• In Season 1 of Schitt's Creek, family matriarch and Lady Drunk Moira Rose freaks out after googling herself and hides in the motel closet. This is Played for Laughs as her put-upon but devoted husband and two adult children discuss how to manage her meltdown, something they are all experienced at doing. In Season 5, The Roses are hosting an after party for her successful community theatre production when Moira receives word that her movie comeback has been shelved. She wails, collapses and crawls into the same closet. This time, the audience is well aware of how much the movie meant to Moira and how hard she works at her creative endeavors. It's still funny, but this time it's heartbreaking as well.
  • Star Trek: The Next Generation had an early episode "The Naked Now" when Tasha had sex with Data while everyone was intoxicated then at the end insisted it "never happened". More than a year later and after Tasha has died in the acclaimed episode, "The Measure of a Man", when Data was on trial to defend his rights, it's shown that he keeps a holographic image of Tasha. When asked why this particular crew member meant so much to him, he mentions how they'd been intimate.


  • Welcome to Night Vale:
    • An early episode has the throw-away line, "As my mother always told me, One day someone is going to kill you, Cecil. And it will involve a mirror." Objectively a disturbing statement, but (like most things on the show) funny because of the delivery. And then a few episodes later we get to hear recordings he apparently made when he was a teenager (but now has no memory of), and the tape seems to end with 15-year-old Cecil being killed by some supernatural entity that came out of his mirror. Present-day Cecil is understandably freaked out and destroys the tape.
    • There's an even bigger, scarier call back to this moment in a later episode, when Cecil experiences the same moment again, only this time he *is* the entity emerging from the mirror, frightening his teenage self.

  • In "Don't Let Me Go", Donkey's introductory song in Shrek: The Musical, he sings, "You need a pal, my calendar's open!" to Shrek. Given the nature of the song and character, it's a silly plea to Shrek to take Donkey along with him. Cut to Shrek singing "Who I'd Be", where Donkey's line is repeated but in a much more somber context and is a more genuine attempt to reach out to Shrek and offer friendship; it's right after Shrek sings of being in the dark and alone for his entire life, before Donkey and Fiona showed him compassion.

    Video Games 
  • God of War Ragnarök: Relatively early on, Brok manages to stump Mimir, the smartest man alive, with a simple riddle: 'what grows bigger the more you take away?' Mimir will ponder the question every so often and come up completely blank until Brok's funeral, when he realizes the answer after seeing Sindri coldly reject his friendship with Kratos and Atreus- a hole, like the hole in Sindri's heart that he's just making bigger by rejecting his friends.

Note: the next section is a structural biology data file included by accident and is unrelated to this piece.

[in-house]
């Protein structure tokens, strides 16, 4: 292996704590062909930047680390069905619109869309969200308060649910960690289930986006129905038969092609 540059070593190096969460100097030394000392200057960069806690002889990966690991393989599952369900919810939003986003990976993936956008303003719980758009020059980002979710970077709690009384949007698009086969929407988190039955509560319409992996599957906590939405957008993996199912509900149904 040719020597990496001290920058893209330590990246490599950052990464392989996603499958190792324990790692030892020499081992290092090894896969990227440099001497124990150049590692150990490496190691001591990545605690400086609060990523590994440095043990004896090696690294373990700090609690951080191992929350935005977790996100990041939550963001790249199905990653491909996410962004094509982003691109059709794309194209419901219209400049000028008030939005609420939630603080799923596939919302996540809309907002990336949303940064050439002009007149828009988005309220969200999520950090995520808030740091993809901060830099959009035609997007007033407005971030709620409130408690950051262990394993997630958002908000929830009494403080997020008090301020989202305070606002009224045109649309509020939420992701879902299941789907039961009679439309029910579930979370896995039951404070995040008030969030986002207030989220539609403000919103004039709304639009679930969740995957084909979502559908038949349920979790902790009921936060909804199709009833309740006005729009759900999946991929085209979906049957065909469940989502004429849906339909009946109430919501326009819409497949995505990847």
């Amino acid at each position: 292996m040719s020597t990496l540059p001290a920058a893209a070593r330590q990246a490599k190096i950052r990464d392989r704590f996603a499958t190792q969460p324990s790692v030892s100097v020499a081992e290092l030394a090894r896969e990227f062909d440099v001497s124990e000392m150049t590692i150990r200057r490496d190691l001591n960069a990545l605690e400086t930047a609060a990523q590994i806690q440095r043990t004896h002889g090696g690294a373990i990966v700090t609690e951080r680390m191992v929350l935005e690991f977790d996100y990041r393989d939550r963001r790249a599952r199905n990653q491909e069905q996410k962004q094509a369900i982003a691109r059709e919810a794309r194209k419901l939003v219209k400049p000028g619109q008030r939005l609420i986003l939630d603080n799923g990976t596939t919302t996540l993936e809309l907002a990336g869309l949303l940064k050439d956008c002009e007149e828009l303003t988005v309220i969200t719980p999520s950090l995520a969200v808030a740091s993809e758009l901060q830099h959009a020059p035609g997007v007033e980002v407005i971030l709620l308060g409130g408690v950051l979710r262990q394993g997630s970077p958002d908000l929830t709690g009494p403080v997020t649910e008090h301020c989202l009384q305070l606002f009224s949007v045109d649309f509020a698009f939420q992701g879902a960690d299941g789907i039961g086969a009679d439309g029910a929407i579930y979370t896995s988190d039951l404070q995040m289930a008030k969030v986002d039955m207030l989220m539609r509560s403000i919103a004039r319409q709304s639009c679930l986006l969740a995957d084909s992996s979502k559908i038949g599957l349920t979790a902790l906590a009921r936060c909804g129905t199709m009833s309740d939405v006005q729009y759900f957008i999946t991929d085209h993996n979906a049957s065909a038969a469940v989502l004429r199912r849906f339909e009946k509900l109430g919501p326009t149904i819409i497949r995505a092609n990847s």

• Honkai Impact 3rd: In the official manga, Kiana catches Mei in a Princess Carry style. In the Chapter 8 of the game, same thing happens, but this time it's Herrscher of the Void in Kiana's body. A few moments later, she's trying to kill Mei.
  • The Legend of Zelda:
    • In The Legend of Zelda: Twilight Princess, whenever Link purifies a Light Spirit spring and frees the surrounding region of Twilight, Midna, who rides on Wolf Link's back in the Twilight but must hide in his shadow in normal Hyrule, will playfully say "See you later!" before disappearing into his shadow. She says this again at the end when she must return to the Twilight Realm while destroying the Mirror of Twilight, knowing fully well that this means she will never see Link again.
    • The Legend of Zelda: Skyward Sword begins with Zelda waking up Link by having her Loftwing deliver a letter to him that brings up how much of a Sleepyhead he is. Later, when Zelda decides to go into a deep sleep in the Temple of Hylia thousands of years in the past to maintain the seal keeping Demise imprisoned, she notes that Link is the one who will have to wake her up in the present once Demise is destroyed.
  • In Paper Mario: Sticker Star, the first Thing Sticker we see in action is the pair of green scissors slicing away Bowser Jr, who ends up defeated but still whole and fine, and the whole thing is mostly Played for Laughs. Come Paper Mario: The Origami King, and the scene repeats: the green Scissors are introduced by slicing Bowser Jr... however this time it's played dead serious: the scissors are actually a supremely dangerous enemy and poor Bowser Jr ends up sliced into still-sentient confettis.
  • Undertale features a gag early on where examining Sans' book reveals that it's a joke book hidden in a quantum physics book, with a joke book inside the quantum physics book, with a quantum physics book behind that joke book. At first it just seems like Sans being his goofy self, but as the game goes on, we learn that Sans has a measure of Medium Awareness and his personality is more of a Sad Clown...because there's almost nothing he can do to stop some schmuck from another dimension from murdering him and all of his friends just for the fun of it.

    Visual Novels 
  • Ace Attorney:
    • Apollo Justice's "I'm fine!" catchphrase gets its fair share of these in the series, the first being the Flashback to Catchphrase in "Dual Destinies" which reveals that Apollo and his childhood friend used to say it to convince themselves they were okay after their parents died, and again in "Spirit of Justice" where Trucy tries adopting it after her murder accusation but is very clearly being a Stepford Smiler.